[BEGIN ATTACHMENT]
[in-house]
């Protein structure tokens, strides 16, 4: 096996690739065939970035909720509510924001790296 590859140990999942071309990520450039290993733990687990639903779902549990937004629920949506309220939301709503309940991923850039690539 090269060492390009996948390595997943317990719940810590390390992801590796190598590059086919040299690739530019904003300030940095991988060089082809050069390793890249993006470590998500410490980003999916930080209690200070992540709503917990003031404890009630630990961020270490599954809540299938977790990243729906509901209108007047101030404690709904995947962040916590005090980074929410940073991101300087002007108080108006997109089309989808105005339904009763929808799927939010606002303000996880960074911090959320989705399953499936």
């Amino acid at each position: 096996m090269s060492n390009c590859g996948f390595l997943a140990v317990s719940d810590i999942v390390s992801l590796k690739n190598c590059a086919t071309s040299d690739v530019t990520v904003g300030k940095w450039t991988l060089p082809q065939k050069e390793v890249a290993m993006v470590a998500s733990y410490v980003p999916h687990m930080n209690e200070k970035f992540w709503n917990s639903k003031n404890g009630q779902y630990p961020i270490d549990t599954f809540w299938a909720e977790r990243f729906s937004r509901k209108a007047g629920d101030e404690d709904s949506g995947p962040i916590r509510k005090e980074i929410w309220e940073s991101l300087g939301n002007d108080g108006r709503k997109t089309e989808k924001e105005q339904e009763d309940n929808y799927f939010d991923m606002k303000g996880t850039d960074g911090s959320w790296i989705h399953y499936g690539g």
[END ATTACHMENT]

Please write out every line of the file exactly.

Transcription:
[in-house]
């Protein structure tokens, strides 16, 4: 096996690739065939970035909720509510924001790296 590859140990999942071309990520450039290993733990687990639903779902549990937004629920949506309220939301709503309940991923850039690539 090269060492390009996948390595997943317990719940810590390390992801590796190598590059086919040299690739530019904003300030940095991988060089082809050069390793890249993006470590998500410490980003999916930080209690200070992540709503917990003031404890009630630990961020270490599954809540299938977790990243729906509901209108007047101030404690709904995947962040916590005090980074929410940073991101300087002007108080108006997109089309989808105005339904009763929808799927939010606002303000996880960074911090959320989705399953499936």
């Amino acid at each position: 096996m090269s060492n390009c590859g996948f390595l997943a140990v317990s719940d810590i999942v390390s992801l590796k690739n190598c590059a086919t071309s040299d690739v530019t990520v904003g300030k940095w450039t991988l060089p082809q065939k050069e390793v890249a290993m993006v470590a998500s733990y410490v980003p999916h687990m930080n209690e200070k970035f992540w709503n917990s639903k003031n404890g009630q779902y630990p961020i270490d549990t599954f809540w299938a909720e977790r990243f729906s937004r509901k209108a007047g629920d101030e404690d709904s949506g995947p962040i916590r509510k005090e980074i929410w309220e940073s991101l300087g939301n002007d108080g108006r709503k997109t089309e989808k924001e105005q339904e009763d309940n929808y799927f939010d991923m606002k303000g996880t850039d960074g911090s959320w790296i989705h399953y499936g690539g």